He also turned his attention to the planets, studying the composition of their atmospheres through spectroscopy. He made exact observations of Saturn’s rings and was among the first to study the surface details of Mars. He was a pioneer in photographing the moon and used the results to examine its craters in detail. In honor of his planetary research, an asteroid was named after him, as well as craters on the moon and on Mars.
Popularizer and Public Servant
What makes Secchi a fascinating figure is that his interests extended beyond what he could see through his telescope. His mind was seized by any new, interesting idea. For instance, when in 1851 Léon Foucault constructed a giant pendulum in Paris to demonstrate the earth’s daily rotation, Secchi replicated the experiment within a couple of months, suspending a 105-foot-long pendulum from the roof of the Church of St. Ignatius to show Romans the exciting new scientific result.
Ileana Chinnici, an astronomer in Palermo, Sicily, has recently completed Decoding the Stars: A Biography of Angelo Secchi, Jesuit and Scientist. When I asked her about Secchi’s interests, she characterized him as “a complete scientist,” who was enthusiastic about disseminating modern theories of physics not just among academics but more broadly among the public. “He was really an open-minded person,” she commented, “very attentive to new ideas and theories, very popular among all social classes. He liked to dialogue with everybody.” He gave public lectures about science, and his textbook On the Unity of the Physical Forces was an important instrument for disseminating the most modern ideas in physics within Italy.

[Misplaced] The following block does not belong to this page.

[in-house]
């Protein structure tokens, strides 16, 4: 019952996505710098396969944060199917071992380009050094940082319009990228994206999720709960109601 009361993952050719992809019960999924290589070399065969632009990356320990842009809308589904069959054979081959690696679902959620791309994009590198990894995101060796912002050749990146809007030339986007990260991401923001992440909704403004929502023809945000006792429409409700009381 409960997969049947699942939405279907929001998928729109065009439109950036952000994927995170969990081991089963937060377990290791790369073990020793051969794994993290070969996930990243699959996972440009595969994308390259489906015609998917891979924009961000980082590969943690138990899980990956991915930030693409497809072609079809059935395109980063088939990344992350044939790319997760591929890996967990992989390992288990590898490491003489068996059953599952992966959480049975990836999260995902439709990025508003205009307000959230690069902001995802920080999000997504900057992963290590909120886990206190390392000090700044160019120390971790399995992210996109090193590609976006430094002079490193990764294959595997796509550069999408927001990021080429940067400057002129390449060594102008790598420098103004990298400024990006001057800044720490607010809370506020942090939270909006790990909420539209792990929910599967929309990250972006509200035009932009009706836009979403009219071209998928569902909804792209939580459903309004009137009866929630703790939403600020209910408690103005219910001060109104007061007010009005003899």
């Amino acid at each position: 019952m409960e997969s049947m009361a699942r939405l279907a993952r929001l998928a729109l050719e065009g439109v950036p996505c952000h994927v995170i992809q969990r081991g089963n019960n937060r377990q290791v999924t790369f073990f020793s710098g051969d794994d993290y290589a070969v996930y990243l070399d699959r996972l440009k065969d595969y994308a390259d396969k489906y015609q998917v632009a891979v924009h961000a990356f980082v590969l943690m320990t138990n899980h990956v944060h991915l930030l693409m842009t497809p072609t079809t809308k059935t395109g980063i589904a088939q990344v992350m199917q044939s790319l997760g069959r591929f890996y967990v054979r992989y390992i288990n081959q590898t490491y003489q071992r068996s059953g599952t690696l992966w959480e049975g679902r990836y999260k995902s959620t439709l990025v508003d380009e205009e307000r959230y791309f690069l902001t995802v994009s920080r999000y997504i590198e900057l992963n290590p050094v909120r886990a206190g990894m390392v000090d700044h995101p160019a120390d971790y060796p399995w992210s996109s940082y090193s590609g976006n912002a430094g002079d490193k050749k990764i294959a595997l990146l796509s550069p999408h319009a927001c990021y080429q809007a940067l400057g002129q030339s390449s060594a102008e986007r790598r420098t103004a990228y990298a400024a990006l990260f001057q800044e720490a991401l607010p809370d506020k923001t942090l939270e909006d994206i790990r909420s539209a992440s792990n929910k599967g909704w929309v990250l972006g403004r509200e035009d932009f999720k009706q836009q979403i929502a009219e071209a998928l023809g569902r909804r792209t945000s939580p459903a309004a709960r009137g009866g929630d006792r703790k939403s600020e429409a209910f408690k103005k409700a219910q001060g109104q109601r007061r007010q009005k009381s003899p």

Secchi designed and built an innovative meteorograph that tracked barometric pressure, temperature, wind velocity, humidity and rainfall.
His activity extended to very practical matters. It is easy to forget that even if its political constitution was at odds with Europe’s ascendant liberalism, the Papal States of the 19th century was a fully functioning, modern state. Secchi contributed much to its welfare, helping with the construction of electric railways, installing lightning rods on important buildings, coming up with a system for the lighthouses in the ports and ensuring drinking water was potable. He supervised a precise geodetic survey along the Appian Way that became the basis for accurate maps of the region.
But perhaps his most important civil contribution was in weather forecasting. He had already come into contact with the science of meteorology in the United States, and in 1856 he set up a daily telegraphic weather report for the Papal States, the first of its kind in Italy. Later he was invited by the Italian government (at the time outside of the Papal States) to set up its own such service. He designed and built an innovative meteorograph, or automatic weather recording device, that tracked barometric pressure, temperature, wind velocity, humidity and rainfall. It won the Grand Prix at the 1867 Universal Exposition in Paris, and Napoleon III awarded him the French Legion of Honor, while Peter II made him a grand dignitary of the Order of the Rose of Brazil.
Caught Up in Politics
In 1870 Rome was captured by the emerging Italian state, and Pope Pius IX retreated to the Vatican. The Roman College and its observatory were taken over by the new government, which immediately found itself in a bind. Angelo Secchi was clearly still the best man to head up the observatory, but as a Jesuit priest his loyalty to the pope was uncompromising. In the end, his scientific credentials and prestige won out. He was allowed to stay on as director of the observatory and was exempt from taking the oath of allegiance to the government.
But relations between Secchi and the new Italian state were not always smooth. In 1872 the Holy See named Secchi the pontifical delegate to an international meeting in Paris tasked with defining the length of a standard meter. The Italian scientists lodged an official protest, complaining that the Holy See was not a sovereign state and could not be represented as such at an international conference. They were overruled, and Secchi was warmly welcomed as a voting member of the proceedings.